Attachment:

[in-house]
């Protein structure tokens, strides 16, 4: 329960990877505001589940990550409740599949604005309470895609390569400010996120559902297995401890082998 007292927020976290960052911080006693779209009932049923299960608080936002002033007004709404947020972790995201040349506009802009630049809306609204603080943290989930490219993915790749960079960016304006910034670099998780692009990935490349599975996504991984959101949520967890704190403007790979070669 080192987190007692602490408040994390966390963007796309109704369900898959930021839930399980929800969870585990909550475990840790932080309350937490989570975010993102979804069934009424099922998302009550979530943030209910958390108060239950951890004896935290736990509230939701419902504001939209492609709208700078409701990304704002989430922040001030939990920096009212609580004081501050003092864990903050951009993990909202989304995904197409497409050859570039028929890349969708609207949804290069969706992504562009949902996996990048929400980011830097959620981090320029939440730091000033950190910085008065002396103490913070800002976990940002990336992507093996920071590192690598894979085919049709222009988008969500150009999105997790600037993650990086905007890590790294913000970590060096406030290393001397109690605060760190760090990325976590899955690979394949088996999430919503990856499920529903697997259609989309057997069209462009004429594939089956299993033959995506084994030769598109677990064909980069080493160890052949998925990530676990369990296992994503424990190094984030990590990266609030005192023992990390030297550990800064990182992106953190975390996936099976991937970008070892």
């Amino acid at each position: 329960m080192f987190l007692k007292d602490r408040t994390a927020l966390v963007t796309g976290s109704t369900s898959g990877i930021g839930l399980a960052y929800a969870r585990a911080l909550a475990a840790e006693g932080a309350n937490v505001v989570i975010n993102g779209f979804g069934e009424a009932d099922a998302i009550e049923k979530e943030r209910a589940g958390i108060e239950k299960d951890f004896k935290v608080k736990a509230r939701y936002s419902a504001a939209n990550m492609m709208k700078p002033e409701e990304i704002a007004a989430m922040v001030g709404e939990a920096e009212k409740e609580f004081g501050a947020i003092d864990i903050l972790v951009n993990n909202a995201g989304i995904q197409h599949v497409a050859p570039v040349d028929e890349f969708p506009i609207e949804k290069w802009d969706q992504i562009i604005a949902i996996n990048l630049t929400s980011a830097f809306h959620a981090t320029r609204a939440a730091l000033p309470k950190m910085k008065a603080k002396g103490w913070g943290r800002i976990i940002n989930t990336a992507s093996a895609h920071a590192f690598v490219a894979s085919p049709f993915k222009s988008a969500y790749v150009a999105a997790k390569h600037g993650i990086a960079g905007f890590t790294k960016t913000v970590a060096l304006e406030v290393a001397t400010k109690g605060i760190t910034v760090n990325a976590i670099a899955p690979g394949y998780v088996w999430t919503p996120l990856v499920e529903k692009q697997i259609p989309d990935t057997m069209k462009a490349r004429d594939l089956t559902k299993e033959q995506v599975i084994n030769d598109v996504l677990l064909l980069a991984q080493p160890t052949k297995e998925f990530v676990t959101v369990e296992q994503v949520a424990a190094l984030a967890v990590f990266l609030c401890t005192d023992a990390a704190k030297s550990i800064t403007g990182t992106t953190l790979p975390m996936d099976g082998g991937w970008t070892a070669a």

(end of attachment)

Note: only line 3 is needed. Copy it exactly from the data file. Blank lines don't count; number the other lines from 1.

């Amino acid at each position: 329960m080192f987190l007692k007292d602490r408040t994390a927020l966390v963007t796309g976290s109704t369900s898959g990877i930021g839930l399980a960052y929800a969870r585990a911080l909550a475990a840790e006693g932080a309350n937490v505001v989570i975010n993102g779209f979804g069934e009424a009932d099922a998302i009550e049923k979530e943030r209910a589940g958390i108060e239950k299960d951890f004896k935290v608080k736990a509230r939701y936002s419902a504001a939209n990550m492609m709208k700078p002033e409701e990304i704002a007004a989430m922040v001030g709404e939990a920096e009212k409740e609580f004081g501050a947020i003092d864990i903050l972790v951009n993990n909202a995201g989304i995904q197409h599949v497409a050859p570039v040349d028929e890349f969708p506009i609207e949804k290069w802009d969706q992504i562009i604005a949902i996996n990048l630049t929400s980011a830097f809306h959620a981090t320029r609204a939440a730091l000033p309470k950190m910085k008065a603080k002396g103490w913070g943290r800002i976990i940002n989930t990336a992507s093996a895609h920071a590192f690598v490219a894979s085919p049709f993915k222009s988008a969500y790749v150009a999105a997790k390569h600037g993650i990086a960079g905007f890590t790294k960016t913000v970590a060096l304006e406030v290393a001397t400010k109690g605060i760190t910034v760090n990325a976590i670099a899955p690979g394949y998780v088996w999430t919503p996120l990856v499920e529903k692009q697997i259609p989309d990935t057997m069209k462009a490349r004429d594939l089956t559902k299993e033959q995506v599975i084994n030769d598109v996504l677990l064909l980069a991984q080493p160890t052949k297995e998925f990530v676990t959101v369990e296992q994503v949520a424990a190094l984030a967890v990590f990266l609030c401890t005192d023992a990390a704190k030297s550990i800064t403007g990182t992106t953190l790979p975390m996936d099976g082998g991937w970008t070892a070669a």